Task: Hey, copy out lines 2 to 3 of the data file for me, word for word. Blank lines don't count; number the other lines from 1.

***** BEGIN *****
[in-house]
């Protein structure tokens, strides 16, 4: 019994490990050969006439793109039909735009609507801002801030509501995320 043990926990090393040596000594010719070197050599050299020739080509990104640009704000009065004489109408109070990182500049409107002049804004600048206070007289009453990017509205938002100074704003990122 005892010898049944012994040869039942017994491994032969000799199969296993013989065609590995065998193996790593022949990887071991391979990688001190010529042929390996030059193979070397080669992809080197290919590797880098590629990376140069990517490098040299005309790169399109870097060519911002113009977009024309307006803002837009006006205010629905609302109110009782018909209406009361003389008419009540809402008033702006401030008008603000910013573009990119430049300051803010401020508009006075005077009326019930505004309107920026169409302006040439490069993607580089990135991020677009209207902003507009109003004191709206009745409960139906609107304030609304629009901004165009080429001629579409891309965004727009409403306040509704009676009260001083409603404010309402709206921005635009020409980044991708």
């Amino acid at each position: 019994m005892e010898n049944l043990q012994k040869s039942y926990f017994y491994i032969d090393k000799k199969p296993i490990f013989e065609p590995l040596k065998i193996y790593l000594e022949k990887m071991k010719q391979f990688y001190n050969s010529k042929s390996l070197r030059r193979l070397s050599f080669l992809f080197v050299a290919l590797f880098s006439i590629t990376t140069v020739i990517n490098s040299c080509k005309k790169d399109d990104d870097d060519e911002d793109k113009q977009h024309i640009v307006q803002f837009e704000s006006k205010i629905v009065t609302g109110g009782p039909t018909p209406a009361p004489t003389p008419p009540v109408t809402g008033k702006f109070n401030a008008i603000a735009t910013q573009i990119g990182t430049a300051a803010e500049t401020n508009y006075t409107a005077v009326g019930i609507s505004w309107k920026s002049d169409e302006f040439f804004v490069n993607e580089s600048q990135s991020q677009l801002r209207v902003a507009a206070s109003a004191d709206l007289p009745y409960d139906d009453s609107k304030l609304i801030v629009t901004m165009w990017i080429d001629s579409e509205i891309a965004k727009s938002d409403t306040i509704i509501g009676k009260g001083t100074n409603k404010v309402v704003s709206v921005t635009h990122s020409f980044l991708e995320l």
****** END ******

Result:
């Protein structure tokens, strides 16, 4: 019994490990050969006439793109039909735009609507801002801030509501995320 043990926990090393040596000594010719070197050599050299020739080509990104640009704000009065004489109408109070990182500049409107002049804004600048206070007289009453990017509205938002100074704003990122 005892010898049944012994040869039942017994491994032969000799199969296993013989065609590995065998193996790593022949990887071991391979990688001190010529042929390996030059193979070397080669992809080197290919590797880098590629990376140069990517490098040299005309790169399109870097060519911002113009977009024309307006803002837009006006205010629905609302109110009782018909209406009361003389008419009540809402008033702006401030008008603000910013573009990119430049300051803010401020508009006075005077009326019930505004309107920026169409302006040439490069993607580089990135991020677009209207902003507009109003004191709206009745409960139906609107304030609304629009901004165009080429001629579409891309965004727009409403306040509704009676009260001083409603404010309402709206921005635009020409980044991708």
């Amino acid at each position: 019994m005892e010898n049944l043990q012994k040869s039942y926990f017994y491994i032969d090393k000799k199969p296993i490990f013989e065609p590995l040596k065998i193996y790593l000594e022949k990887m071991k010719q391979f990688y001190n050969s010529k042929s390996l070197r030059r193979l070397s050599f080669l992809f080197v050299a290919l590797f880098s006439i590629t990376t140069v020739i990517n490098s040299c080509k005309k790169d399109d990104d870097d060519e911002d793109k113009q977009h024309i640009v307006q803002f837009e704000s006006k205010i629905v009065t609302g109110g009782p039909t018909p209406a009361p004489t003389p008419p009540v109408t809402g008033k702006f109070n401030a008008i603000a735009t910013q573009i990119g990182t430049a300051a803010e500049t401020n508009y006075t409107a005077v009326g019930i609507s505004w309107k920026s002049d169409e302006f040439f804004v490069n993607e580089s600048q990135s991020q677009l801002r209207v902003a507009a206070s109003a004191d709206l007289p009745y409960d139906d009453s609107k304030l609304i801030v629009t901004m165009w990017i080429d001629s579409e509205i891309a965004k727009s938002d409403t306040i509704i509501g009676k009260g001083t100074n409603k404010v309402v704003s709206v921005t635009h990122s020409f980044l991708e995320l």